The Difference Between Safe Harbor and Adoption
The prospect of bringing a baby into the world is both joyful and unsettling especially if the expectant mother does not have a strong social network upon which to rely. In the latter event, some very difficult choices will often need to be made – most notably whether or not the child should be kept, provided safe harbor or given up for adoption. The first option is usually chosen but under certain circumstances, one of the latter two options is preferable. Here are a few things to know about the differences in safe harbor and adoption:
- Adoption – By far, state-sanctioned adoption is still the most prevalent choice when a mother chooses to give up the custody of a newborn child. If you do choose to place your infant up for adoption, you will be required to execute a number of legal documents. The adoption plan will then be overseen by a third-party intermediary who will not only preeminently protect the interests of the child but also ensure that the other two parties never need to meet. Bear in mind that it is a binding legal contract where the mother essentially forfeits their right to all custody of the child. In other words, forget what you see on television as there are no second chances once the documents are signed.
- Safe Harbor – On the other hand, the safe haven laws of most states will allow a mother to leave their newborn with an on duty-employee on at any hospital, emergency medical services provider or child welfare agency for up to 30 days. While this is not an ideal situation, it does provide some recourse for those in dire need and who cares about the welfare of the child. In the end, if you do not return to reclaim your baby, your parental rights will be terminated just a few months later and the child will – hopefully! – be adopted by a family waiting for a child. Safe Haven arrangements are essentially paperless and require no contracts. The process is completely anonymous as long as the baby is healthy and unharmed.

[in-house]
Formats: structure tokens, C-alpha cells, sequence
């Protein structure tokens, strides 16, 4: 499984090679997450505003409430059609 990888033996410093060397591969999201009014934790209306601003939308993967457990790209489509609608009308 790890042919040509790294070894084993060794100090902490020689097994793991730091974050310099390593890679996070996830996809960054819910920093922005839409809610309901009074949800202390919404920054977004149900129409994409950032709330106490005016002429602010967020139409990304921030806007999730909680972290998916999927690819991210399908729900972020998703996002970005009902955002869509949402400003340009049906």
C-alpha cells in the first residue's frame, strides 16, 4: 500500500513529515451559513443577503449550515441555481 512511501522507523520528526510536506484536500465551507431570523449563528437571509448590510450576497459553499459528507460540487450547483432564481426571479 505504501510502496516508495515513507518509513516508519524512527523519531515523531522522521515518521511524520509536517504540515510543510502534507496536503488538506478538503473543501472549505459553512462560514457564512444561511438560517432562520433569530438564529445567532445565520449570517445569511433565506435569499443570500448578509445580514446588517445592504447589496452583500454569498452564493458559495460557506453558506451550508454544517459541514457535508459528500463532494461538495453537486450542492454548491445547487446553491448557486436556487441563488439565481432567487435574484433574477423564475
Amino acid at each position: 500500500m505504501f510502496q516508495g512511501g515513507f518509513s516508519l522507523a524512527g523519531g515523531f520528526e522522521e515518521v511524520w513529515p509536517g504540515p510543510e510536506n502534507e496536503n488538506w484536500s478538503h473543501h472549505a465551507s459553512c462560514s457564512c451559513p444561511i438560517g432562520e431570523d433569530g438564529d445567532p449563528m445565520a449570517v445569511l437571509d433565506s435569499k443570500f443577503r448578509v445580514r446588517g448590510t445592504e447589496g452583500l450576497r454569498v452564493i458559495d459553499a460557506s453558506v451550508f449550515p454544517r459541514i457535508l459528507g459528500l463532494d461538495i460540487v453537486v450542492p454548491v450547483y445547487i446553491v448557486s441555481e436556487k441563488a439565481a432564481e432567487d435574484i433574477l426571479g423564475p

Both the safe haven and adoption options can be heart-wrenching but they do provide a very viable alternative for a new mother who simply cannot provide for their child. Not to be harsh about the predicament of the mother but some very difficult decisions must be made and the welfare of the child should always be the first concern. With that last thought in mind, please – PLEASE! – remember that, leaving the newborn with a suitable guardian at an appropriate location – as long as it has not been harmed in any way – the parent will face no legal consequences for making this choice.
Not to preach, but to inject some reality into this situation – it is a baby. If you cannot cherish it and properly provide for it, you need to provide your baby with a chance to grow up. For more detailed information on their differences between the options of safe harbor and adoption or if you need help with your unplanned pregnancy in the Northwest Ohio area, please contact us at Your First Look Women’s Center. We can be found online at YourFirstLook.org or reached directly at 419.720.3338.